Personal Statement Requested to Register because of Depression/Anxiety -- Help?

  1. 0 I'm a new grad in Ontario and to register with the College of Nurses of Ontario, I have to declare my mental health issues so they can decide if I'm fit to work as a nurse. With my registration application, I am supposed to send "a personal statement, signed and dated, stating the applicant's opinion of how the condition might affect their ability to provide safe nursing practice".

    I've never had to write anything like this before and frankly I do not know how to even start something like this or what to even write. I've been a long-time lurker here, and I'm hoping someone out there can lend me some advice on this. I'm worried that I'm going to mess it up and they are going to deny my registration (after 5 years of college and uni...). Any advice is appreciated!

    ~May
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  3. Visit  ChicagoMay profile page

    About ChicagoMay

    Joined Nov '12; Posts: 12; Likes: 4.

    16 Comments so far...

  4. Visit  VivaLasViejas profile page
    3
    I'm surprised that they would ask you to write the letter, rather than have you get one from a licensed mental health professional attesting to your ability to practice safely; they usually want to know about your current mental state, compliance with medication/therapy and so on.

    Since you yourself are writing the statement, you want acknowledge the fact that you do have a mental condition (honesty is ALWAYS the best policy when you get cornered with something like this), then describe what you are doing about it and how your treatment is keeping you stable. Focus on the POSITIVE, not how your condition "could" affect your practice; if you've made it through 5 years of school, you must be doing something right, and you need to state that for the record.

    TBH, I haven't had to deal with anything like this yet, but I have to renew my license in January and am figuring on using the same approach, since I'll have to disclose the mental health diagnosis I picked up last winter and am being treated for. LMK how it works out for you......I really don't think you have that much to worry about, if they denied licenses to all the nurses who have depression and/or anxiety, there'd be no one left to take care of the patients.
    sharpeimom, poppycat, and ChicagoMay like this.
  5. Visit  ChicagoMay profile page
    0
    Thanks for your response

    Here is what they want:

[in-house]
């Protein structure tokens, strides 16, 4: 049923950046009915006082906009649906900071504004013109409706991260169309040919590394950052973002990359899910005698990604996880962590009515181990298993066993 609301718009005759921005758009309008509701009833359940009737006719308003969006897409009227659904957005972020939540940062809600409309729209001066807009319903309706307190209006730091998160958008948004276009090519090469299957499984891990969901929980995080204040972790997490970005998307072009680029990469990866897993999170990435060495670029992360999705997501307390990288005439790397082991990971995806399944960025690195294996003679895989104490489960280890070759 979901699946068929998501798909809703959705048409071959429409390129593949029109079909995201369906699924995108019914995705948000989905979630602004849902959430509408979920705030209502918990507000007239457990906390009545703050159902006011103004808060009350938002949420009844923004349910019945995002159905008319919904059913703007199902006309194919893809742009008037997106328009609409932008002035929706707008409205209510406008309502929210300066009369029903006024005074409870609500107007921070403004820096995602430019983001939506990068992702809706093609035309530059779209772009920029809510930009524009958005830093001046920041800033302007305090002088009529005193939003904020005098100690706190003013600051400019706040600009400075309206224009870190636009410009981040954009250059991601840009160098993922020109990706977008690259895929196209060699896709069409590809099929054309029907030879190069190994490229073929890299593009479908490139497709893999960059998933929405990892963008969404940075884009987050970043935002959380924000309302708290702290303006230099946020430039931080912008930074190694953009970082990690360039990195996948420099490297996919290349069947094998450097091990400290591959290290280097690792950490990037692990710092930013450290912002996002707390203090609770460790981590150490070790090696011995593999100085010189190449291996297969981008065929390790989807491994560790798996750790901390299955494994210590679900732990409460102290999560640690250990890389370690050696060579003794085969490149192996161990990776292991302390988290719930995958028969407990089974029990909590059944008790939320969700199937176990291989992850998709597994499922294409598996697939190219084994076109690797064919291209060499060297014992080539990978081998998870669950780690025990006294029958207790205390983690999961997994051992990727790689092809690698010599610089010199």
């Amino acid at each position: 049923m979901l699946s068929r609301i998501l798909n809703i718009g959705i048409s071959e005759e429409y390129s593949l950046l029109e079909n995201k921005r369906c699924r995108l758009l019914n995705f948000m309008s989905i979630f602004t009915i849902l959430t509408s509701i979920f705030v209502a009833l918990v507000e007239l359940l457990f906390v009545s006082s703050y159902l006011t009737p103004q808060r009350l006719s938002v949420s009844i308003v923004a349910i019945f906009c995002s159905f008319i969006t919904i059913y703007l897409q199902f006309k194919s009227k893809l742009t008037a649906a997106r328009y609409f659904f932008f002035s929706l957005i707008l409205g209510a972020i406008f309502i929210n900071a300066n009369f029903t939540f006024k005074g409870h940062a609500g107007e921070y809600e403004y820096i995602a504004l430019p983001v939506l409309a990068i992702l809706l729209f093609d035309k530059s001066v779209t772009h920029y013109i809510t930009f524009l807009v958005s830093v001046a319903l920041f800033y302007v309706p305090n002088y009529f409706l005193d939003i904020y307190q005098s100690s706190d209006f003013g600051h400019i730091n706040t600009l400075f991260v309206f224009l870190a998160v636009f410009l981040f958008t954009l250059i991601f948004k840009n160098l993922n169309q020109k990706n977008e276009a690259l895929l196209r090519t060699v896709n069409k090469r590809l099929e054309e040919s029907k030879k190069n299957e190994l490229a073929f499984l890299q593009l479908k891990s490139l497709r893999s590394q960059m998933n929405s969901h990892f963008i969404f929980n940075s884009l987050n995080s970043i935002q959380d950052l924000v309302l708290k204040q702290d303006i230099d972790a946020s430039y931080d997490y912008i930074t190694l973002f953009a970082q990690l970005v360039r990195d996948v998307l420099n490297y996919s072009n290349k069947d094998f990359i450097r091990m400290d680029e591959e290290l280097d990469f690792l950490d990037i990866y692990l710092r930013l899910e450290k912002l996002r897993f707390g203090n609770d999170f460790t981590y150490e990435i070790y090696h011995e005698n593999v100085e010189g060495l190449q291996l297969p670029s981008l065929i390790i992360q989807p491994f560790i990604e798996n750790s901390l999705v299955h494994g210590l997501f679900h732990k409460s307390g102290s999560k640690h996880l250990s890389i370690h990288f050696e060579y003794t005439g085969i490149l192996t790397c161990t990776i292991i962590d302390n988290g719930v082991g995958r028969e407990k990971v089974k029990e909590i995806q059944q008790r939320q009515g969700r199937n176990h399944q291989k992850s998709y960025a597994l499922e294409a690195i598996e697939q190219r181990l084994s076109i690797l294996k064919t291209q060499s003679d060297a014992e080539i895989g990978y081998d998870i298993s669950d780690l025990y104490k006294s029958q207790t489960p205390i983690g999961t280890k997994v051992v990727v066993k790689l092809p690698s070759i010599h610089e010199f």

"If a medical condition or disorder is declared, the College recommends submission of the following:■ a statement from the applicant’s doctor providing an assessment of the applicant’s health status, including diagnosis, prognosis and information about the applicant’s relevant medical history
    ■ information that indicates compliance with current medications and/or treatment, if the condition can be managed with medications and/or treatment
    ■ a medical report regarding the extent of the applicant’s functional limitations
    ■ a personal statement, signed and dated, stating the applicant’s opinion of how the condition might affect their ability to provide safe nursing practice"

    The first 3 should have been included in the letter I had my doctor write. The last one is me. What I'm worried about is that they ask my opinion on how my depression/anxiety "might" affect my ability to practice... like you said, I should focus on the positives, not what might or could happen... but that's what they want. So frustrating!!
  6. Visit  VivaLasViejas profile page
    3
    Ugh......it's like they're asking you to hand them the baseball bat they're going to beat you with.

    Sounds like your focus will have to be along the lines of "My depression/anxiety could affect my practice in thus-and-such a manner IF I were not being managed so well by blahblahblah......." (meds, therapy, psych visits etc.) Or, you could really turn the tables on 'em and emphasize how your mental health issues make you a much more compassionate and competent nurse because you know what it's like on the patient's end of things, and you've learned a great deal about meds and treatments that not every new nurse knows. Gotta "ac-cen-tu-ate the positive, e-lim-in-ate the negative" as the song says.
    squidbilly, ChicagoMay, and poppycat like this.
  7. Visit  wish_me_luck profile page
    3
    Viva, I had to send a personal statement as well. I just told them who I was and why I am writing and some background info on the situation and myself (i.e. I graduated with a BSN in 2012, etc.) and what my plans were. I also threw in how my mental illness can be an asset to the field. Always remember, a health care provider with a mental illness that is treated and is doing well is an asset to the field, not a burden. They can empathize quite well, especially with the patient who has mental illness.

    I think it was my personal statement that helped me get my license. If I went by my psychiatrist's letter, I wouln't have gotten a license, in my opinion. Anything I disagreed with my psychiatrist, I mentioned and told them the evidence against his opinion.
  8. Visit  ChicagoMay profile page
    1
    @Viva - Exactly!! Baseball bat!! But you make some good suggestions on how to do it, thank you!